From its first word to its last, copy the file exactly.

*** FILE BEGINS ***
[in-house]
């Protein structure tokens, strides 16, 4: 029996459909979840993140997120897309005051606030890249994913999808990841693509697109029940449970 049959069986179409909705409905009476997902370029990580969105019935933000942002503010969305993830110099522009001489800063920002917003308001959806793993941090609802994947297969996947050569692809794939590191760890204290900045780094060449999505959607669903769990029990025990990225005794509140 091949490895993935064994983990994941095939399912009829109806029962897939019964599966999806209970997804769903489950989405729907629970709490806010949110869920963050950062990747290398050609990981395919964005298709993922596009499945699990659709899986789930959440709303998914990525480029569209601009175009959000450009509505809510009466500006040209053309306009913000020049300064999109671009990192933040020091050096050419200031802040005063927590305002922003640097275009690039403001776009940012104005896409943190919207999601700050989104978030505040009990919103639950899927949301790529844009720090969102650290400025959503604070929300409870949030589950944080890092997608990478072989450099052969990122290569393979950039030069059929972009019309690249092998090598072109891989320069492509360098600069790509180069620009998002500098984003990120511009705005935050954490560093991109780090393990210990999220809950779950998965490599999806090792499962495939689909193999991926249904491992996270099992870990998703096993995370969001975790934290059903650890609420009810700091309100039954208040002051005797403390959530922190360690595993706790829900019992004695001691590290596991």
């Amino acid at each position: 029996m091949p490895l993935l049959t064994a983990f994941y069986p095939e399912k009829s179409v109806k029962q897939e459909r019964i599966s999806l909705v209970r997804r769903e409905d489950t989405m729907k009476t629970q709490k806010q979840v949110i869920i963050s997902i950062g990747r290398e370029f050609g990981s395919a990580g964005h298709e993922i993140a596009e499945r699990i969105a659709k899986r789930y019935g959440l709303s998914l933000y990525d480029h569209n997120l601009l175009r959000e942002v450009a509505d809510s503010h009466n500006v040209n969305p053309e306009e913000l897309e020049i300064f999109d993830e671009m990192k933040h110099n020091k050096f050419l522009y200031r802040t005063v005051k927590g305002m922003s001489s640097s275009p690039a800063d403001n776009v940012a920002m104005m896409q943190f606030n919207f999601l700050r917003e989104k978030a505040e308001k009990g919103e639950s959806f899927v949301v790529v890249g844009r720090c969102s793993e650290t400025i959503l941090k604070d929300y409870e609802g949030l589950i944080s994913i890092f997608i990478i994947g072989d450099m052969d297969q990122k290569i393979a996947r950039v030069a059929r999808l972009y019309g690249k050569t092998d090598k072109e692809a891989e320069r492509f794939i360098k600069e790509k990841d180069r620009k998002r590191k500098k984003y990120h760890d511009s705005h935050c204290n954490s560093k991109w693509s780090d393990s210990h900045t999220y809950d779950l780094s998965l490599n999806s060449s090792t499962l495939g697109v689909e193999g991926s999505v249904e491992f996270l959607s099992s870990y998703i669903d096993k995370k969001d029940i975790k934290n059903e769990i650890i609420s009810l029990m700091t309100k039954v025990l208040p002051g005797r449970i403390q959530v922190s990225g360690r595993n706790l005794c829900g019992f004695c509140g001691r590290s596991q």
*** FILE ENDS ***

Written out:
[in-house]
């Protein structure tokens, strides 16, 4: 029996459909979840993140997120897309005051606030890249994913999808990841693509697109029940449970 049959069986179409909705409905009476997902370029990580969105019935933000942002503010969305993830110099522009001489800063920002917003308001959806793993941090609802994947297969996947050569692809794939590191760890204290900045780094060449999505959607669903769990029990025990990225005794509140 091949490895993935064994983990994941095939399912009829109806029962897939019964599966999806209970997804769903489950989405729907629970709490806010949110869920963050950062990747290398050609990981395919964005298709993922596009499945699990659709899986789930959440709303998914990525480029569209601009175009959000450009509505809510009466500006040209053309306009913000020049300064999109671009990192933040020091050096050419200031802040005063927590305002922003640097275009690039403001776009940012104005896409943190919207999601700050989104978030505040009990919103639950899927949301790529844009720090969102650290400025959503604070929300409870949030589950944080890092997608990478072989450099052969990122290569393979950039030069059929972009019309690249092998090598072109891989320069492509360098600069790509180069620009998002500098984003990120511009705005935050954490560093991109780090393990210990999220809950779950998965490599999806090792499962495939689909193999991926249904491992996270099992870990998703096993995370969001975790934290059903650890609420009810700091309100039954208040002051005797403390959530922190360690595993706790829900019992004695001691590290596991």
């Amino acid at each position: 029996m091949p490895l993935l049959t064994a983990f994941y069986p095939e399912k009829s179409v109806k029962q897939e459909r019964i599966s999806l909705v209970r997804r769903e409905d489950t989405m729907k009476t629970q709490k806010q979840v949110i869920i963050s997902i950062g990747r290398e370029f050609g990981s395919a990580g964005h298709e993922i993140a596009e499945r699990i969105a659709k899986r789930y019935g959440l709303s998914l933000y990525d480029h569209n997120l601009l175009r959000e942002v450009a509505d809510s503010h009466n500006v040209n969305p053309e306009e913000l897309e020049i300064f999109d993830e671009m990192k933040h110099n020091k050096f050419l522009y200031r802040t005063v005051k927590g305002m922003s001489s640097s275009p690039a800063d403001n776009v940012a920002m104005m896409q943190f606030n919207f999601l700050r917003e989104k978030a505040e308001k009990g919103e639950s959806f899927v949301v790529v890249g844009r720090c969102s793993e650290t400025i959503l941090k604070d929300y409870e609802g949030l589950i944080s994913i890092f997608i990478i994947g072989d450099m052969d297969q990122k290569i393979a996947r950039v030069a059929r999808l972009y019309g690249k050569t092998d090598k072109e692809a891989e320069r492509f794939i360098k600069e790509k990841d180069r620009k998002r590191k500098k984003y990120h760890d511009s705005h935050c204290n954490s560093k991109w693509s780090d393990s210990h900045t999220y809950d779950l780094s998965l490599n999806s060449s090792t499962l495939g697109v689909e193999g991926s999505v249904e491992f996270l959607s099992s870990y998703i669903d096993k995370k969001d029940i975790k934290n059903e769990i650890i609420s009810l029990m700091t309100k039954v025990l208040p002051g005797r449970i403390q959530v922190s990225g360690r595993n706790l005794c829900g019992f004695c509140g001691r590290s596991q």